"Everyone felt so bad — what do you say?" adds Murphy. "He shot down a couple drinks and left with his tail between his legs. We haven't seen him since."
Not everyone suffers their disgrace with discretion. Now of Chez Henri, Cara Mihaliak was a server at Dante when a couple arrived dressed to the elevens. "They thought there was going to be dancing," she says. He wore a full tuxedo, and she wore a gown. Though nothing in the reservation promised a cotillion, the couple became irate. "Instead of being normal people and complaining," says Mihaliak, "he pushed a manager down the stairs."
Patrick Maguire, author of the blog Server Not Servant, says that planning dinner out on Valentine's Day is asking for trouble. "Valentine's Day is a cheesy, tacky, stupid Hallmark holiday and a terrible night to dine out," he says. "I love people, but I have a line that I like to think I made up: it's not all of humanity that I loathe, just a lot of individual people together."
In other words, it's in the long lines at the bar and the host stand where Maguire realizes that hell is other people. "When you crowd onto a subway car or a bus or Fenway Park or a crowded restaurant, they don't know how to behave with a sense of mutual respect or grace or civility, and it's magnified times a hundred on a holiday with such high expectations that are almost impossible to deliver on."
'NO, NO, NO!'
L'Espalier's Risoli was once approached by a diner, nervous and distraught over his looming Valentine's dinner proposal.
"People pretty much know what the answer is going to be," says Risoli, but this one was really unsure. When he handed over the ring, "she looked aghast, said, 'No, no, NO!' got up and left, and the guy finished the meal by himself."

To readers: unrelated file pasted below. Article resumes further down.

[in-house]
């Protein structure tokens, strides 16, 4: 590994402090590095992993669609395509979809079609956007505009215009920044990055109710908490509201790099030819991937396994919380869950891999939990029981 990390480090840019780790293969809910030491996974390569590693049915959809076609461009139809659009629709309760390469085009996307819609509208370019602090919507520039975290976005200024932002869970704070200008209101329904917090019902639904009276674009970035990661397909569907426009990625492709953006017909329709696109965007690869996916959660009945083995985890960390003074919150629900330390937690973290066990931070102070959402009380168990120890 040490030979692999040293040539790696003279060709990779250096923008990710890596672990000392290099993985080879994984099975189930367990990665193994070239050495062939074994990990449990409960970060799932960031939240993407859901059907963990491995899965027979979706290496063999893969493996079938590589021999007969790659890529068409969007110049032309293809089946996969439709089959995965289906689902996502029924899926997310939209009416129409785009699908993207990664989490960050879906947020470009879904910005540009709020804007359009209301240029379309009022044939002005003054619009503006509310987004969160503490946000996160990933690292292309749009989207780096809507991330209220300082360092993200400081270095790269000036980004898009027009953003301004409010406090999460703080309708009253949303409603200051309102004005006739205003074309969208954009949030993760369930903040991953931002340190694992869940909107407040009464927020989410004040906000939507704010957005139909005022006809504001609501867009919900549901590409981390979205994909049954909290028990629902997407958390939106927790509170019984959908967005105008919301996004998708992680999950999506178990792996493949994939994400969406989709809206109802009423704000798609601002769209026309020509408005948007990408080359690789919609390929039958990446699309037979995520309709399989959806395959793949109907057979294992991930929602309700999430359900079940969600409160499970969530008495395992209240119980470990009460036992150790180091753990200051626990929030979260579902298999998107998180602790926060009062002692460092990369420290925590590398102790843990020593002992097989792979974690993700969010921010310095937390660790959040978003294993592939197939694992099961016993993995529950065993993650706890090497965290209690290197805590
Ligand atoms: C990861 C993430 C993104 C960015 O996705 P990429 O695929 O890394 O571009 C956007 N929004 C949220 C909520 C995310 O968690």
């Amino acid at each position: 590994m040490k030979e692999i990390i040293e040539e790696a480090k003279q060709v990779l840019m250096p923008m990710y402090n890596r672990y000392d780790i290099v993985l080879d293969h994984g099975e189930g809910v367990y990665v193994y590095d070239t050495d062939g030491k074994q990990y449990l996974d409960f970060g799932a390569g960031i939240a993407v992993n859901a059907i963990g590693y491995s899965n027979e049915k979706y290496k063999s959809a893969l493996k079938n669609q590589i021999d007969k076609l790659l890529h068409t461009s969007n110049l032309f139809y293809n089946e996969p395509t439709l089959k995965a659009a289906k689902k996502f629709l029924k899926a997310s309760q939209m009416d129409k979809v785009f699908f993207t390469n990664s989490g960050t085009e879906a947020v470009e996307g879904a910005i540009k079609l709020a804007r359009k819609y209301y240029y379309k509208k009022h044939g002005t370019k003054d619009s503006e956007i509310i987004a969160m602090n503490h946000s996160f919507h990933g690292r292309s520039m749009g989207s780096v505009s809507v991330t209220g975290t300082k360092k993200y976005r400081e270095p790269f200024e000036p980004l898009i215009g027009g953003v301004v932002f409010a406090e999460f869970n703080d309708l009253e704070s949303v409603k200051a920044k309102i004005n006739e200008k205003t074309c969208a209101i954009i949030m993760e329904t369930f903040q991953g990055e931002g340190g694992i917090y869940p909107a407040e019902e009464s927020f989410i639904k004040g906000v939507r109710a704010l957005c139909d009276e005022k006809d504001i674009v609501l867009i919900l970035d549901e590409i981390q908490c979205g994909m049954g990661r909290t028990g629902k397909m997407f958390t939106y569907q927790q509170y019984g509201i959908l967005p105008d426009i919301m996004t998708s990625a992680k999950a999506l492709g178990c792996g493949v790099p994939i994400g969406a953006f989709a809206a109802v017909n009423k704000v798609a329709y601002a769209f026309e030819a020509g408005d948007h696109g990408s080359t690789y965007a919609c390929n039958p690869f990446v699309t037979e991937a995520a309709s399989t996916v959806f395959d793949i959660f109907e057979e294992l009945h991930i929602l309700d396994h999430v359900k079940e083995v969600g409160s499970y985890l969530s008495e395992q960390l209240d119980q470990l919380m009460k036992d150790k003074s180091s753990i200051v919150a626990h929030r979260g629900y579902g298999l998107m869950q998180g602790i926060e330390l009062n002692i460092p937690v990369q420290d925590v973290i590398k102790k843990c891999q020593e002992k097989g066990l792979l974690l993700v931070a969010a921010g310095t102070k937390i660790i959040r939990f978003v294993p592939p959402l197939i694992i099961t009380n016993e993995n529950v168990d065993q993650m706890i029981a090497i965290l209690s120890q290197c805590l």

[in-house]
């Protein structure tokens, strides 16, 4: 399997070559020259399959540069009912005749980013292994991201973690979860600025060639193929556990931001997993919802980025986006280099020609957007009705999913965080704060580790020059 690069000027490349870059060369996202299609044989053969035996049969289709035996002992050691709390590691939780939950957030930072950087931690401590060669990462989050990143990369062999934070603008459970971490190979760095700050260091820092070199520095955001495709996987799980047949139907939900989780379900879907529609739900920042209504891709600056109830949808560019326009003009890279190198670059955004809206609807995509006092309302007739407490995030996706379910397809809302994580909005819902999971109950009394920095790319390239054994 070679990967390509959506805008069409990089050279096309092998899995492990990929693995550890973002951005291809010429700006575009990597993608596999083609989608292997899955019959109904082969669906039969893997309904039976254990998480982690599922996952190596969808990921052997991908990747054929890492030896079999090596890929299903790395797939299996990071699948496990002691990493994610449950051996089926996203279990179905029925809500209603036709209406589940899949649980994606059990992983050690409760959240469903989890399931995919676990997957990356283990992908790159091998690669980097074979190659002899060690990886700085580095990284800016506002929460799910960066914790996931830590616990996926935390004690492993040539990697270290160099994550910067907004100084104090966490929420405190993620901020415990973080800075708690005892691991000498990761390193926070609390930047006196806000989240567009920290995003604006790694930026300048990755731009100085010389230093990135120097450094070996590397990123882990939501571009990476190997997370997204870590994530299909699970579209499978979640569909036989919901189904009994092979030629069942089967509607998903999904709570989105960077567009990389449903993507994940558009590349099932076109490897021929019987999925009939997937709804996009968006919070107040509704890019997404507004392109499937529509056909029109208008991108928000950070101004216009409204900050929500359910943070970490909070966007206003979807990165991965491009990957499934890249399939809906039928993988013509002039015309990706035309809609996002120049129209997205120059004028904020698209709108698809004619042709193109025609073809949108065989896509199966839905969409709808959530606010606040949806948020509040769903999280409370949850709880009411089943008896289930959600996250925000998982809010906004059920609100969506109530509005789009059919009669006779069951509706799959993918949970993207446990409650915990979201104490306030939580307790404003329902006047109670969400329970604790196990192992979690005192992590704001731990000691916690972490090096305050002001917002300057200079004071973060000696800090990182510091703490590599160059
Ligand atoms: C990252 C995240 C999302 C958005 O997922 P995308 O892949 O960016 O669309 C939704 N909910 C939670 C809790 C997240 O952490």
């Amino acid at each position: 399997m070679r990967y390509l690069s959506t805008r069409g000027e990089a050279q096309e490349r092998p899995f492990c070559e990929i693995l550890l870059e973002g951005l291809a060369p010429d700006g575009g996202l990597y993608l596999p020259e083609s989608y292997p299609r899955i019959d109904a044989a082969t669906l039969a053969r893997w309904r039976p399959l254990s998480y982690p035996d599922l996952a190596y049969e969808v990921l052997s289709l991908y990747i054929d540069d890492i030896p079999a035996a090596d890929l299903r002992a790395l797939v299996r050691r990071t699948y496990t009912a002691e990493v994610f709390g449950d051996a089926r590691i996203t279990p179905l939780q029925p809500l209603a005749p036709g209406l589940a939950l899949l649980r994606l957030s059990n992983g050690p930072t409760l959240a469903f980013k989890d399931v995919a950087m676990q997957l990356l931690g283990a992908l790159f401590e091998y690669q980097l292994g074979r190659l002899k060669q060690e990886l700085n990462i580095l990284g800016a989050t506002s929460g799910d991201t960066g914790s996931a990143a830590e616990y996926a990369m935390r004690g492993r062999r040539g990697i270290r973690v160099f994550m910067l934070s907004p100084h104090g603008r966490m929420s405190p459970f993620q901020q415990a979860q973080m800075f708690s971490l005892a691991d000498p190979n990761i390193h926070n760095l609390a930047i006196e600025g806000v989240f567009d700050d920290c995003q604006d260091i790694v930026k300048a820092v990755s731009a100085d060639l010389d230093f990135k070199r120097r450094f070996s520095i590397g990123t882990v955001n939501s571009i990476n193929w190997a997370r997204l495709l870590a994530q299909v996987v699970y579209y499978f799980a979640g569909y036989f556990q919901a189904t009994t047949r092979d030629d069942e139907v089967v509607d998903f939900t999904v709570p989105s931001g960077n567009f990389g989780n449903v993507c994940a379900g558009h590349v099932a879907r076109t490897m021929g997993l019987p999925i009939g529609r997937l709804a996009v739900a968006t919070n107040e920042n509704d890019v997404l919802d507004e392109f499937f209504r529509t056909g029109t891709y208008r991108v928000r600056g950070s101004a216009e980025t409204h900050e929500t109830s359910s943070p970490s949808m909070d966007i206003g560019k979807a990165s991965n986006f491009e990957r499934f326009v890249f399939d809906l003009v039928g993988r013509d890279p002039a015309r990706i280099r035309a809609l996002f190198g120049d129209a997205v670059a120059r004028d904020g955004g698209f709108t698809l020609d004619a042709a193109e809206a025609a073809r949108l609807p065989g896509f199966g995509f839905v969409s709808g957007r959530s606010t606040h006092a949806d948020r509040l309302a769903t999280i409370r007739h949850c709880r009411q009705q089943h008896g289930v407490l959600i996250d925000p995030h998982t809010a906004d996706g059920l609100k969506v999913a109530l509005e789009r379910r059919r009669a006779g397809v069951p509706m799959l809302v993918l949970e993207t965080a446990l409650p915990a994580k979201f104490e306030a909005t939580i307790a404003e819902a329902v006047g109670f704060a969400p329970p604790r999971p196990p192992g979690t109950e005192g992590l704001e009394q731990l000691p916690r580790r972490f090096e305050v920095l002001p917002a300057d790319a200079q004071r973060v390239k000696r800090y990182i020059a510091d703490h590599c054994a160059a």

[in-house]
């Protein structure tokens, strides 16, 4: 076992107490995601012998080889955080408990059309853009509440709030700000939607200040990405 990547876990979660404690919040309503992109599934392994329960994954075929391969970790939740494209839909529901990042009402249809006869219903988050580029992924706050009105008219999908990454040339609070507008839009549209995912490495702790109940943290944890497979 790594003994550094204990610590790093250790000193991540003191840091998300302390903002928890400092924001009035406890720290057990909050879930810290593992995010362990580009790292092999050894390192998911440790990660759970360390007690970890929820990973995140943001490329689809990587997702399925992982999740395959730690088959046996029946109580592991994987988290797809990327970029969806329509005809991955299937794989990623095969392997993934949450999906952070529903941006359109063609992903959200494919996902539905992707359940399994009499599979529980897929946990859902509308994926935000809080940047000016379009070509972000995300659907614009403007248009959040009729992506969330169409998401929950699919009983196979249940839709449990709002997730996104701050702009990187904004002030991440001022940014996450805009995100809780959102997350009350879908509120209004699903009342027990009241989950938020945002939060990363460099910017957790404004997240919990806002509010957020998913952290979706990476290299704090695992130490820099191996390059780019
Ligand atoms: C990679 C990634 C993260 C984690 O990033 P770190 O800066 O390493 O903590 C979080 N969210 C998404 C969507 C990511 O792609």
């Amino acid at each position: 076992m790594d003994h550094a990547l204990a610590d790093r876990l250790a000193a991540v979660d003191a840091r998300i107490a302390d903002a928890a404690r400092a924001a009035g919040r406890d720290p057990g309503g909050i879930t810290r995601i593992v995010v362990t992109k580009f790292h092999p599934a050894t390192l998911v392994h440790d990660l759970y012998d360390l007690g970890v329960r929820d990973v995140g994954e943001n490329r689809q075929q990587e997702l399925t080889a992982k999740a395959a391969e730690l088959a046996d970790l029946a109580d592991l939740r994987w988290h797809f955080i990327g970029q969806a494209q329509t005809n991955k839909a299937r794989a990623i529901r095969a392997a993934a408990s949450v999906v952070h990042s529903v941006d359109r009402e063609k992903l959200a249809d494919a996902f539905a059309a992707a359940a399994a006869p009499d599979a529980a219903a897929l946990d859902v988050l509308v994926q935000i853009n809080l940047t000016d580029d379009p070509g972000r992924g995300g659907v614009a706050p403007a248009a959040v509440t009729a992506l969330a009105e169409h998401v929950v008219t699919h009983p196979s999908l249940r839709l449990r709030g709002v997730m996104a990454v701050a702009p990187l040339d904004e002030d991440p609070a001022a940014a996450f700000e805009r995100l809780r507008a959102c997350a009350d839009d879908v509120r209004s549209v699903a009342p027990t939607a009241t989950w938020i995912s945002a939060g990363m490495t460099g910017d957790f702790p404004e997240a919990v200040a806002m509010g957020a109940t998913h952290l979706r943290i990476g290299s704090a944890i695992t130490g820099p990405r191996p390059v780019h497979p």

Other than not forcing square-peg proposals into round holes, Risoli advises against waiting until the last minute to make reservations. Or, he suggests picking a lower-pressure night. "The days just before or after are equally romantic," he says. "Romance is what you bring to the table."
On a night when hotter heads prevail, such moderate advice could save several faces.
"I think the lesson is to make sure you know your significant other well enough before proposing in a public place," says Regal Beagle's Murphy.
But for one patron of Hungry Mother in Cambridge, a thwarted proposal lingers longer than the spoken echoes of the embarrassed. Early sponsors of the restaurant's creation contributed in exchange for a discount off their first meal, and a commemorative tile bearing their name on the wall.
"One of the 'names' is 'Will you marry me Blair?' " says co-owner John Kessen. "It was supposed to be a proposal, but he's never brought her in.
"I've been trying to find out where he is, but I don't know if now maybe Blair is Susan." He worries that one day, Blair will return with a new boyfriend, get the wrong idea, and say yes to the wrong man.
Lindsay Crudele can be reached at email@example.com.